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In a paper just accepted by the ACS journal Organic Process Research & Development, researchers at the Biocatalysis group of the Van 't Hoff Institute for Molecular Sciences present the concept of using multienzyme cascades for the conversion of bio-based, renewable and low-cost substrates into high-value chiral products. As a proof of concept, they describe the conversion of L-phenylalanine into enantiomerically pure 1,2-amino alcohols with a very high yield and atom-efficiency, while generating very little waste products.

Image from the table of contents of the journal, depicting the research
Image: HIMS.

The research was carried out in collaboration with the group of Prof. Ulrich Schwaneberg at RTWH Aachen University. The publication will be part of the journal's Special Issue on "Biocatalysis: Improving Enzymatic Processes through Protein and Reaction Engineering".

Abstract

Enantiomerically pure 1,2-amino alcohols are important compounds due to their biological activities and wide applications in chemical synthesis. In this work, we present two multienzyme pathways for the conversion of L-phenylalanine into either 2-phenylglycinol or phenylethanolamine in the enantiomerically pure form.

Both pathways start with the two-pot sequential four-step conversion of L-phenylalanine into styrene via subsequent deamination, decarboxylation, enantioselective epoxidation, and enantioselective hydrolysis. For instance, after optimization, the multienzyme process could convert 507 mg of L-phenylalanine into (R)-1-phenyl-1,2-diol in an overall isolated yield of 75% and >99% ee. The opposite enantiomer, (S)-1-phenyl-1,2-diol, was also obtained in a 70% yield and 98−99% ee following the same approach. At this stage, two divergent routes were developed to convert the chiral diols into either 2-phenylglycinol or phenylethanolamine.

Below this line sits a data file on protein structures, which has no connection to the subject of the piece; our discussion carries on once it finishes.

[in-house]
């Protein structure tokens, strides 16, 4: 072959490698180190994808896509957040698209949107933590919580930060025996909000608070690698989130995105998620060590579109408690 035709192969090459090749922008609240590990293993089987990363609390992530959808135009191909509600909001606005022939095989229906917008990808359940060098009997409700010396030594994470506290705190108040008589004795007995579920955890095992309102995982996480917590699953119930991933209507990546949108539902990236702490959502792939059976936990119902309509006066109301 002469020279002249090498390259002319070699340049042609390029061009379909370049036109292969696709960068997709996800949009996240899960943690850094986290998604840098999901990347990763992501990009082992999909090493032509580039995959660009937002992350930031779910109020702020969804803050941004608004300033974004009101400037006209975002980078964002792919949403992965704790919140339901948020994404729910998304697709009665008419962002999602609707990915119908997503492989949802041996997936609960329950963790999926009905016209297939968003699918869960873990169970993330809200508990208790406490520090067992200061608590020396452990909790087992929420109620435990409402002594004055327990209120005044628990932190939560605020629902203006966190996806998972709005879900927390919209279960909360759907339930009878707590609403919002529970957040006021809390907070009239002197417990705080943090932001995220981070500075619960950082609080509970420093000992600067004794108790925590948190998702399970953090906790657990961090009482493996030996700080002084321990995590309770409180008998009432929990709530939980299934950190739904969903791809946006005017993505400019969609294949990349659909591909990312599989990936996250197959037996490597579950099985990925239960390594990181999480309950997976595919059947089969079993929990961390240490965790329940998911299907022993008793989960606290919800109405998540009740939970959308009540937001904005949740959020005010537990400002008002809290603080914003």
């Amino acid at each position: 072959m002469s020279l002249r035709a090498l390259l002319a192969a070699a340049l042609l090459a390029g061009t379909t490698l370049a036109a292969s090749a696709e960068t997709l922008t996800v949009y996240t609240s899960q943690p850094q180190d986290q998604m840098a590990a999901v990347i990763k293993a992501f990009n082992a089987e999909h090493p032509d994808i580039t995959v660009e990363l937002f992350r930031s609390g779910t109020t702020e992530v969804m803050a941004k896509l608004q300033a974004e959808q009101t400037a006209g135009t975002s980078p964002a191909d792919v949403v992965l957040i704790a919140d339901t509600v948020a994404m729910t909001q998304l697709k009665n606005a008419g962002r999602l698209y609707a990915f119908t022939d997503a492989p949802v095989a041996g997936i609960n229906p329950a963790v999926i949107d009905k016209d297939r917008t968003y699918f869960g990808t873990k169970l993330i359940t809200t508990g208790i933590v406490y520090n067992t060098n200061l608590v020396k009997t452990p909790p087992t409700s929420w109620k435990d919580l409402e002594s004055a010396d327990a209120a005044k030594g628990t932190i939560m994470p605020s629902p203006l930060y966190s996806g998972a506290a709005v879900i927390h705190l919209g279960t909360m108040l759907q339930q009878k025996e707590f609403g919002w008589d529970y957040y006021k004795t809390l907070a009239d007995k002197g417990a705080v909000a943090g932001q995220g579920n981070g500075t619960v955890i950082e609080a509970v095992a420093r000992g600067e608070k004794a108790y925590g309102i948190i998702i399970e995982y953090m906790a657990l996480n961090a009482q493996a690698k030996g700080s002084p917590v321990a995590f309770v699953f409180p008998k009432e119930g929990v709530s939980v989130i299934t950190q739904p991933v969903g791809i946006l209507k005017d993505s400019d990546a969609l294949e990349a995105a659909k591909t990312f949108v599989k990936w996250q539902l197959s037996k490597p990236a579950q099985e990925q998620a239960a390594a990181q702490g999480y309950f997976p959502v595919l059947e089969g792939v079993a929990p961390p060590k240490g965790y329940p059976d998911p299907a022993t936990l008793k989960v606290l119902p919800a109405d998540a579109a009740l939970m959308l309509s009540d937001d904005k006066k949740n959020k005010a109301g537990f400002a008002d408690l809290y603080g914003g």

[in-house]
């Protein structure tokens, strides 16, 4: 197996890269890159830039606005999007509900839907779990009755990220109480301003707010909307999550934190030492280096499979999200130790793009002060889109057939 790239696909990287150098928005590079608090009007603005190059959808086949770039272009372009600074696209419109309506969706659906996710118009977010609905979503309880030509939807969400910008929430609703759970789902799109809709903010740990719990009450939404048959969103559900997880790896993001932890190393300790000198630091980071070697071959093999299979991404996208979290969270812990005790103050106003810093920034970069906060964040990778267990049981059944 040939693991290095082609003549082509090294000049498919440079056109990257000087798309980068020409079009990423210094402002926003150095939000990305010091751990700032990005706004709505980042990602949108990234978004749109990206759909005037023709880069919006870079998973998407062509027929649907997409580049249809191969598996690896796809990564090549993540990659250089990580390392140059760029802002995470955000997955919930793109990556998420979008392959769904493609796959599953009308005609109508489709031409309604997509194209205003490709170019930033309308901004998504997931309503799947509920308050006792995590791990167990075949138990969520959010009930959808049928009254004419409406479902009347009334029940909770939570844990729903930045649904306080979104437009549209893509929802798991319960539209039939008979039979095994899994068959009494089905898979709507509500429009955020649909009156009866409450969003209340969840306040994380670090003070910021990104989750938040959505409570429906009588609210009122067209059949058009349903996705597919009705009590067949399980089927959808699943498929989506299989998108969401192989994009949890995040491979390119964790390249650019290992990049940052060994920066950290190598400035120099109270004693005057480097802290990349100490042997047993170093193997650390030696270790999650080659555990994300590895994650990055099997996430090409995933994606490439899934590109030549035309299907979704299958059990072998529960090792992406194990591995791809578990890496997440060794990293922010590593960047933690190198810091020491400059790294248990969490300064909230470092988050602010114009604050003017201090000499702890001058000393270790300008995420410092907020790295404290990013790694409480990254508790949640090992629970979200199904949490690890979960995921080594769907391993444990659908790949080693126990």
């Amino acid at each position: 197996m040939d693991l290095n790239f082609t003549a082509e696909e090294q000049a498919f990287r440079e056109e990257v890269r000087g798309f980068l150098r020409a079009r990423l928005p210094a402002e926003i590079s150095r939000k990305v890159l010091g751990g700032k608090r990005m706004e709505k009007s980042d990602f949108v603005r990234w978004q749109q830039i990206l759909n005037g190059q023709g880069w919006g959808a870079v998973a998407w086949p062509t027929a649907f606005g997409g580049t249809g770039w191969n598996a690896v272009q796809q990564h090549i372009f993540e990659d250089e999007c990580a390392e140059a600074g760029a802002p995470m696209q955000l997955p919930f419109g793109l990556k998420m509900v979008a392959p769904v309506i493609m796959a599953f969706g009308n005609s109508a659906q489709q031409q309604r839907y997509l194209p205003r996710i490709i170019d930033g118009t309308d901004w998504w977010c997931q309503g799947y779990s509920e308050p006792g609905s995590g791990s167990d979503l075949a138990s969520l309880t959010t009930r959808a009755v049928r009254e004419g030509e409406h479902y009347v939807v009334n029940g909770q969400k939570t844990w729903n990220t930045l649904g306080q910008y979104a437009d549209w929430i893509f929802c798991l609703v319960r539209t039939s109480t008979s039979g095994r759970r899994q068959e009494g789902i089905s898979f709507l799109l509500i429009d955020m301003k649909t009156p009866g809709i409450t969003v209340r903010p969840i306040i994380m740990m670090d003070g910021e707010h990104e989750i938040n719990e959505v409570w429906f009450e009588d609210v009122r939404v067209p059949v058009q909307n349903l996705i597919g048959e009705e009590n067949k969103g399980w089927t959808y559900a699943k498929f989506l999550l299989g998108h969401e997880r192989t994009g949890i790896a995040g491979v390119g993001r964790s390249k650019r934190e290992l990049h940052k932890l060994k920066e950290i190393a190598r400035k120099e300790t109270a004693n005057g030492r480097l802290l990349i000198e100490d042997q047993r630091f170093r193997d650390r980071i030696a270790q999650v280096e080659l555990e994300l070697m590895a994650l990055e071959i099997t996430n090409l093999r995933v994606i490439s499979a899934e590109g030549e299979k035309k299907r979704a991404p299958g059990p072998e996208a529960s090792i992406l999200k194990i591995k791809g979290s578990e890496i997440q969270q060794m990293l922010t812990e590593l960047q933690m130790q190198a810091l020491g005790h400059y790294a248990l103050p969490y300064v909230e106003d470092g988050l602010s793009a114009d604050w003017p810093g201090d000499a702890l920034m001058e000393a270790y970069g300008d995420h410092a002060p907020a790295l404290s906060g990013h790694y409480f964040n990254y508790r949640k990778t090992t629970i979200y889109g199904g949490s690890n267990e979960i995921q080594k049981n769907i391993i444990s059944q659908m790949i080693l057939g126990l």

The former route consisted of a one-pot concurrent interconnected two-step cascade in which the diol intermediate was oxidized to 2-hydroxy-acetophenone by an alcohol dehydrogenase and then aminated by a transaminase to give enantiomerically pure 2-phenylglycinol. Notably, the addition of an alanine dehydrogenase enabled the connection of the two steps and made the overall process redox-self-sufficient. Thus, (S)-phenylglycinol was isolated in an 81% yield and >99.4% ee starting from ca. 100 mg of the diol intermediate.

The second route consisted of a one-pot concurrent two-step cascade in which the oxidative and reductive steps were not interconnected. In this case, the diol intermediate was oxidized to either (S)- or (R)-2-hydroxy-2-phenylacetaldehyde by an alcohol oxidase and then aminated by an amine dehydrogenase to give the enantiomerically pure phenylethanolamine. The addition of a formate dehydrogenase and sodium formate was required to provide the reducing equivalents for the reductive amination step. Thus, (R)-phenylethanolamine was isolated in a 92% yield and >99.9% ee starting from ca. 100 mg of the diol intermediate.

In summary, L-phenylalanine was converted into enantiomerically pure 2-phenylglycinol and phenylethanolamine in overall yields of 61% and 69%, respectively. This work exemplifies how linear and divergent enzyme cascades can enable the synthesis of high-value chiral molecules such as amino alcohols from a renewable material such as L-phenylalanine with high atom economy and improved sustainability.

Publication details

Maria L. Corrado, Tanja Knaus, Ulrich Schwaneberg, and Francesco G. Mutti: High-Yield Synthesis of Enantiopure 1,2-Amino Alcohols from 2 LPhenylalanine via Linear and Divergent Enzymatic Cascades. Organic Process Research & Development, Published online March 28, 2022. DOI: 10.1021/acs.oprd.1c00490

See also

Research group Biocatalysis